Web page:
CAT activity was measured in conditioned medium removed from cultures containing autologous CD4 cells, cultures containing autologous CD8+ cells and cultures containing autologous CD8+ cells. Each data set from an individual subject was derived from a single transfection. CAT activity is expressed as percent conversion, each assay was based on 5×106 transfected CD4 cells.
6.2.1. CD8+ CELLS INHIBIT HIV-1 REPLICATION IN CD4 HIV INFECTED CELLS
CD8+ cells prepared from HIV-1 infected individuals by immunoaffinity techniques and stimulated with PHA, inhibit HIV-1 replication in autologous, infected CD4 cells. The potency of the antiviral effect is striking. When CD8+ cells are incubated with CD4 cells in a 2:1 ratio, inhibition of viral replication is virtually complete as measured by reverse transcriptase (FIG. 1).
To investigate the mechanism of CD8+ antiviral activity the effect of CD8+ cells on HIV-1 transcription was examined. Autologous and heterologous PBMC-derived CD4 cells were transfected by electroporation with an HIV-1 LTR CAT construct and a construct that expresses the product of the tat gene. CAT activity was measured in the presence of CD8+ cells and as illustrated in FIG. 3 and 4, CD8+ cells from HIV-1 infected individuals inhibit tat-mediated HIV-1 LTR transcription in autologous and heterologous CD4 cells. Experiments conducted with supernatants derived from CD8+ cell cultures indicate that a significant fraction of the inhibitory activity can be found in the supernatant indicating that the suppressor activity is secreted by CD8+ cells (FIG. 5).
7.1.1. ESTABLISHMENT OF CD8+ CELL CLONES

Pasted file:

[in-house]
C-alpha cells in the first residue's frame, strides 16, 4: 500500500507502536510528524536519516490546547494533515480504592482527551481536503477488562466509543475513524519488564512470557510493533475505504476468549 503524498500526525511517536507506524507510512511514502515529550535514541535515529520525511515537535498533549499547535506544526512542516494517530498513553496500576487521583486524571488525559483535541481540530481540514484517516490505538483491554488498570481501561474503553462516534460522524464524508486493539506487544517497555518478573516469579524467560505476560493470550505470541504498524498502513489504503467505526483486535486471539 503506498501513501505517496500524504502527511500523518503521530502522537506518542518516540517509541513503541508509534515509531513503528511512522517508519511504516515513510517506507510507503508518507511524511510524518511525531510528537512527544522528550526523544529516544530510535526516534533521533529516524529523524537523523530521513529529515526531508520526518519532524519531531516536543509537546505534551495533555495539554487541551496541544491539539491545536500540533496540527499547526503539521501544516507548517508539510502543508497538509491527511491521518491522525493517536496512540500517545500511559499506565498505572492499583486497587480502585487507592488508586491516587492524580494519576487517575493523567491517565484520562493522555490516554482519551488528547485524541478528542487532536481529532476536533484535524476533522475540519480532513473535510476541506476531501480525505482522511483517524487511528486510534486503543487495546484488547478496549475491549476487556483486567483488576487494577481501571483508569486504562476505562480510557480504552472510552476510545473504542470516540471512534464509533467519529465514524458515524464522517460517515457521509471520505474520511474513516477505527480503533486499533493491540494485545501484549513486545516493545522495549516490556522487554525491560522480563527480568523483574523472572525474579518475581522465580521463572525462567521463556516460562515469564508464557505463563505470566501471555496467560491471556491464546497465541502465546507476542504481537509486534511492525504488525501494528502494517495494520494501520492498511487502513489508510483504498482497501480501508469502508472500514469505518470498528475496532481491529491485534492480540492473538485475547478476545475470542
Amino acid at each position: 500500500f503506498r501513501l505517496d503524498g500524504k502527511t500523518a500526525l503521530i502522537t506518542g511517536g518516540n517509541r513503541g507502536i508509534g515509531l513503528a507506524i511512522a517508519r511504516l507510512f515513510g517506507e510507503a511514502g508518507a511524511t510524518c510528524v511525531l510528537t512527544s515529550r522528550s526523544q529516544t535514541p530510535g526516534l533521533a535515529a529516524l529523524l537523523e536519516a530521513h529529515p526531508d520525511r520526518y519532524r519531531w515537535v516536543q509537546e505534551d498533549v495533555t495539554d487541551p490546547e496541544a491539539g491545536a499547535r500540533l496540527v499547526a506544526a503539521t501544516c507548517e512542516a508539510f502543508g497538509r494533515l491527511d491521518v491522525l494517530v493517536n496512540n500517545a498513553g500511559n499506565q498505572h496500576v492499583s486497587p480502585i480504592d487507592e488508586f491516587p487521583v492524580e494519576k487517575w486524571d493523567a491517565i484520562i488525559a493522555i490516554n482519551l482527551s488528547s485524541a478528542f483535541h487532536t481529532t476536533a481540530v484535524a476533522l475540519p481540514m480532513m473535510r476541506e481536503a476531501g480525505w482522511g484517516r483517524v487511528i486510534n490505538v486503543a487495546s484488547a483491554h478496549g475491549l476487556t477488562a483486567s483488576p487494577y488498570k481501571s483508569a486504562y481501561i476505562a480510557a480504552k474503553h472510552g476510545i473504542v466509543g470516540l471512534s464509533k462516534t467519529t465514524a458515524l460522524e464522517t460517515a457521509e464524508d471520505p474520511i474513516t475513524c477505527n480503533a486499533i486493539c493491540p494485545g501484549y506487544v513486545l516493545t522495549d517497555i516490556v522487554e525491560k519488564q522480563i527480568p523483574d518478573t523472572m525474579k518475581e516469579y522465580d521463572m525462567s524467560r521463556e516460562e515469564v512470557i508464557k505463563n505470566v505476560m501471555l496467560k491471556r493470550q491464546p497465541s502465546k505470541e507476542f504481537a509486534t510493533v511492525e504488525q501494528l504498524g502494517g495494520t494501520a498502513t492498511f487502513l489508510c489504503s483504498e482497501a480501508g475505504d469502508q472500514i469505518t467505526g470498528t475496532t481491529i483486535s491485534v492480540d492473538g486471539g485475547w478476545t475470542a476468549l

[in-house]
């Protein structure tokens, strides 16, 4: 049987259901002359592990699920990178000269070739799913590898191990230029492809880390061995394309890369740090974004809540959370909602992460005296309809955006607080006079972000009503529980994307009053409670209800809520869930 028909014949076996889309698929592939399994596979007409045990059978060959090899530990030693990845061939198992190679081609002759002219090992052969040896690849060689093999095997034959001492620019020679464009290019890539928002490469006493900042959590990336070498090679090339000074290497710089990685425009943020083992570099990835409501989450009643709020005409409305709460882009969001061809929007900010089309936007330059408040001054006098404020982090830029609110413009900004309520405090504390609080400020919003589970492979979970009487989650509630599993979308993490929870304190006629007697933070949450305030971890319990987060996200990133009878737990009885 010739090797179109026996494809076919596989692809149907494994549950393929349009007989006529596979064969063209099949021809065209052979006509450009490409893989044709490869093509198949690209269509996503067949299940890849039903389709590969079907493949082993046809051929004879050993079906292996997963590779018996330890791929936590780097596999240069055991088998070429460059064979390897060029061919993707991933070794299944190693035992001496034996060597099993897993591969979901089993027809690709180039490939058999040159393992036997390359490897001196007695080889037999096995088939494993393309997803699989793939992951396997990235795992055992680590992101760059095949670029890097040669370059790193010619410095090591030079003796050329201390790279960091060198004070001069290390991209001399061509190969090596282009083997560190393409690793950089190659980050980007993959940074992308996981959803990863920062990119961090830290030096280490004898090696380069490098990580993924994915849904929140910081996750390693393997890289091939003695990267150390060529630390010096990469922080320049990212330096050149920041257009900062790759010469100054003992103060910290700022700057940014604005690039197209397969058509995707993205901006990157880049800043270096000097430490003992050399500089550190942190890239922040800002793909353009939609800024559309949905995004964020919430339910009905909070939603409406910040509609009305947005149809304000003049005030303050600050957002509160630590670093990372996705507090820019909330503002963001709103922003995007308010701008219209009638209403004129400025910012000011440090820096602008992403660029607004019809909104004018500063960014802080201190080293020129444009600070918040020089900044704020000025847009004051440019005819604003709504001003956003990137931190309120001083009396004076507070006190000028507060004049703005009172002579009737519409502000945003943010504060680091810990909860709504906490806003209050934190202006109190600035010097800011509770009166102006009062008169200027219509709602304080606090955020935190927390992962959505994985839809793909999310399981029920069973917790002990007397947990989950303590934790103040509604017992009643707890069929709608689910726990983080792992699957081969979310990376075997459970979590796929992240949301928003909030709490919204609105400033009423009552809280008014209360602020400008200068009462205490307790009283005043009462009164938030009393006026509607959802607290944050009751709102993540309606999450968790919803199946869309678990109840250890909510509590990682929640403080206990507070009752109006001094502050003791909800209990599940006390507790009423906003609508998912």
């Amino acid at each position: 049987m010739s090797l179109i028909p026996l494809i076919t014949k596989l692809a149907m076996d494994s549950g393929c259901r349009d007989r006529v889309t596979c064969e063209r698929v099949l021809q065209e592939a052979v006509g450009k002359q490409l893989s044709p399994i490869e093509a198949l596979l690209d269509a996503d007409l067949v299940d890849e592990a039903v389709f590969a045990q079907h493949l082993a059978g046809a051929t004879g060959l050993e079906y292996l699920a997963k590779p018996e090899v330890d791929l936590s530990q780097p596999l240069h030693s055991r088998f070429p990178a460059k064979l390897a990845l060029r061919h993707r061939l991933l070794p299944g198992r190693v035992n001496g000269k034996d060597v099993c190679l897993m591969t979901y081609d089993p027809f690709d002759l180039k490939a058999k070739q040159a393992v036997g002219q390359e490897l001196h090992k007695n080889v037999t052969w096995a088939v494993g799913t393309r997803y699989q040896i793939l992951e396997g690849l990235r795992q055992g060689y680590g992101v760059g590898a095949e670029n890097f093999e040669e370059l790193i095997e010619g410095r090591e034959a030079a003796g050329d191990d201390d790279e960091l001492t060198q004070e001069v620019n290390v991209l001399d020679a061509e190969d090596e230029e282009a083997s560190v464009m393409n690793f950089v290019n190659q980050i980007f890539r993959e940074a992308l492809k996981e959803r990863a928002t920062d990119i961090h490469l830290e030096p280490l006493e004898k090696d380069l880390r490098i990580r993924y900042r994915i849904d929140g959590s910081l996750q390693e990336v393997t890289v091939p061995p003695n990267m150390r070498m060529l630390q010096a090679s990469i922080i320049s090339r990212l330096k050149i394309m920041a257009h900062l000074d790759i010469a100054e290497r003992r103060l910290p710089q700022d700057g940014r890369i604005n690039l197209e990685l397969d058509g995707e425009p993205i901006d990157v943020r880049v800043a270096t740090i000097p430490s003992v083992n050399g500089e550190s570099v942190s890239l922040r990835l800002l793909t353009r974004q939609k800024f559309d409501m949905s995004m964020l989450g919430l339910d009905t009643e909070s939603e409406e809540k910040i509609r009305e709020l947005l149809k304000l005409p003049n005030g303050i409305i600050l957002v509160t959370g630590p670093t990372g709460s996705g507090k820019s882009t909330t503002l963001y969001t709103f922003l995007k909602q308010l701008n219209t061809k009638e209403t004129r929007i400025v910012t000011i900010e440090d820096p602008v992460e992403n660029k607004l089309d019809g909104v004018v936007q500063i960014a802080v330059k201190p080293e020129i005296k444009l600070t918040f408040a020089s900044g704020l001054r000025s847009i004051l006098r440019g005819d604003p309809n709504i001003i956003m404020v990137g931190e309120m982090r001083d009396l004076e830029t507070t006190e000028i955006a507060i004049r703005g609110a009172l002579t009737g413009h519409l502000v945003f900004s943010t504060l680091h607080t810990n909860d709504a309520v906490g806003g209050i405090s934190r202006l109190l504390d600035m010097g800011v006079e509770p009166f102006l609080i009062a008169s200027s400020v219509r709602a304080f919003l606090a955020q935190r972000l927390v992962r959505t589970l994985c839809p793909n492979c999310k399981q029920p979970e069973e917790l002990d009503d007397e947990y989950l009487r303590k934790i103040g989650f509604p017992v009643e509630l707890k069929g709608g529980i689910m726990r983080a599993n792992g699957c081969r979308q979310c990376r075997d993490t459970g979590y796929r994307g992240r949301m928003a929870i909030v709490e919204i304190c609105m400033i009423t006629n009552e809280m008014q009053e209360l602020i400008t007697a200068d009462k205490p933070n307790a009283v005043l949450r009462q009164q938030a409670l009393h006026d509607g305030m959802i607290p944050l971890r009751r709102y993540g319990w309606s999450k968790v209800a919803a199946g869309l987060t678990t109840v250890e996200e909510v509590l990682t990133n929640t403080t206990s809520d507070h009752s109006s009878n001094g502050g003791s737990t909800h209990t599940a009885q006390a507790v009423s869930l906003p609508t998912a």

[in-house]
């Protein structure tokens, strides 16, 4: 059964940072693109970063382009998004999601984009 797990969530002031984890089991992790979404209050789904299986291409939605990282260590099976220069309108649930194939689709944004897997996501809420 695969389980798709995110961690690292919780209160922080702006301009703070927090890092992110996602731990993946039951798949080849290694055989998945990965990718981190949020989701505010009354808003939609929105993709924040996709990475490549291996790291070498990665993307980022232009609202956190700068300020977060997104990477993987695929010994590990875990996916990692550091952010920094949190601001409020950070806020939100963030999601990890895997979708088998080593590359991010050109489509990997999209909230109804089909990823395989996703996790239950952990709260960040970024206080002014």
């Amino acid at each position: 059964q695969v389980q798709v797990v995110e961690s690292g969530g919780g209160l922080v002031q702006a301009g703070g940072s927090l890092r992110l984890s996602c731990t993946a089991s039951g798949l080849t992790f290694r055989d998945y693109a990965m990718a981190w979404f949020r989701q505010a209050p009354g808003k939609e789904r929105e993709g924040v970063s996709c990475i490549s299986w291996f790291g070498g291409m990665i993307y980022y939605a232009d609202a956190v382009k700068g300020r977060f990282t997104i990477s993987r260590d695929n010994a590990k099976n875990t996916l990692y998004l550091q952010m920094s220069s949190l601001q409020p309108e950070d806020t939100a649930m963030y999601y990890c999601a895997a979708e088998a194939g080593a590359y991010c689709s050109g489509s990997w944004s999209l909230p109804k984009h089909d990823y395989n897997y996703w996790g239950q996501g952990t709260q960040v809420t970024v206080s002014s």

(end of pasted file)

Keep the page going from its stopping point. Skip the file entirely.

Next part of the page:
Peripheral blood mononuclear cells (PBMC) were prepared from freshly-drawn, anti-coagulated patient blood by standard Ficoll-Hypaque density separation. Twenty million washed PBMC were incubated with anti-CD8+ bound magnetic microspheres (Dynal, Inc.) at a bead:cell ratio 10:1 in RPMI 1640 +1% FCS. After 45' incubation at 5° C. (with occasional resuspension), CD8+ cell/microsphere conjugates were captured on a rare earth magnet, washed twice, and recaptured. The conjugates were transferred to a T-25 tissue culture flask containing 10 ml of RPMI 1640, 20% v/v fetal calf serum. 50 mg/ml of gentamicin sulfate, 3 mg/ml phytohemagglutinin (PHA: Sigma, Inc.) and 50 U/ml recombinant interleukin 2 (IL-2; Hoffmann LaRoche, Inc.) Conjugates were incubated at 37° C., 5% CO2 for 48 hours, after which the microspheres were removed by magnetic capture. The remaining CD8+ cells in suspension were analyzed for relative purity by FACS analysis and cell viability was determined by vital dye exclusion. Suspensions of 102 viable CD8+ cells were subjected to limited dilution cloning as follows. All wells of a single 96-well round-bottom plate received 10 cells per well, two 96-well plates were seeded at 1 cell/well, and five 96-well plates were seeded at 0.1 cell/well. All wells of all 8 plates subsequently received 2×105 irradiated (6000 R) heterologous PMBC feeders in the presence of 200 ng/ml anti-CD3 monoclonal antibody (12F6) and 100 U/ml of IL-2. Plates were incubated at 37° C., 5% CO2. At 14d intervals, 100 uL of cell-free supernatant was removed and discarded. Wells were re-fed with 100 uL of fresh media containing 20% FCS, 200 ng/ml 12F6, and 100 U/ml IL-2 containing 105 irradiated (6000 R) heterologous PMBC feeders. Wells exhibiting macroscopic evidence of cellular proliferation were selected for stepwise expansion into 48-well and 24-well plates and eventually T-25 and T-75 flasks. A 14d re-stimulation cycle was utilized throughout the expansion of the clonal populations of CD8+ cells. Periodic FACS analyses were performed using an extensive marker panel. Twenty-four hours prior to assay, dead feeder cells were removed by Ficoll-Hypaque sedimentation.